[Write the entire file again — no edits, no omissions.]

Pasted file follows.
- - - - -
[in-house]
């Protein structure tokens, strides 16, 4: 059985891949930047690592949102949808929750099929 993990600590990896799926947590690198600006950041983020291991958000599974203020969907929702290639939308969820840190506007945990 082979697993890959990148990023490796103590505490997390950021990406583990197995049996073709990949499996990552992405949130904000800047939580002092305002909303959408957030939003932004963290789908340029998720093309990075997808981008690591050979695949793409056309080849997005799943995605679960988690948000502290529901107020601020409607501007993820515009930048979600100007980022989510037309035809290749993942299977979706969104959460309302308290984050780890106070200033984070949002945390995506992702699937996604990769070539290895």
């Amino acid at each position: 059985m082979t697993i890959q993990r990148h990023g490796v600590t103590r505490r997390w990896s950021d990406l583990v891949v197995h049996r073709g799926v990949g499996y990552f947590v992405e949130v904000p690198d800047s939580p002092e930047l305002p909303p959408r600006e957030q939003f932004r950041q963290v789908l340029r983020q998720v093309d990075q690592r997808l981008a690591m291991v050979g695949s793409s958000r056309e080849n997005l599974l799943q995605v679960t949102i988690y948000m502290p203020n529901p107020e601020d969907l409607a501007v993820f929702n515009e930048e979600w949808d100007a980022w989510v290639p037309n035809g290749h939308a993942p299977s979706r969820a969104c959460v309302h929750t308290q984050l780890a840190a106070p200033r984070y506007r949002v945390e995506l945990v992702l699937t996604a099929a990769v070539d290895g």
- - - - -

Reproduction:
[in-house]
């Protein structure tokens, strides 16, 4: 059985891949930047690592949102949808929750099929 993990600590990896799926947590690198600006950041983020291991958000599974203020969907929702290639939308969820840190506007945990 082979697993890959990148990023490796103590505490997390950021990406583990197995049996073709990949499996990552992405949130904000800047939580002092305002909303959408957030939003932004963290789908340029998720093309990075997808981008690591050979695949793409056309080849997005799943995605679960988690948000502290529901107020601020409607501007993820515009930048979600100007980022989510037309035809290749993942299977979706969104959460309302308290984050780890106070200033984070949002945390995506992702699937996604990769070539290895």
């Amino acid at each position: 059985m082979t697993i890959q993990r990148h990023g490796v600590t103590r505490r997390w990896s950021d990406l583990v891949v197995h049996r073709g799926v990949g499996y990552f947590v992405e949130v904000p690198d800047s939580p002092e930047l305002p909303p959408r600006e957030q939003f932004r950041q963290v789908l340029r983020q998720v093309d990075q690592r997808l981008a690591m291991v050979g695949s793409s958000r056309e080849n997005l599974l799943q995605v679960t949102i988690y948000m502290p203020n529901p107020e601020d969907l409607a501007v993820f929702n515009e930048e979600w949808d100007a980022w989510v290639p037309n035809g290749h939308a993942p299977s979706r969820a969104c959460v309302h929750t308290q984050l780890a840190a106070p200033r984070y506007r949002v945390e995506l945990v992702l699937t996604a099929a990769v070539d290895g």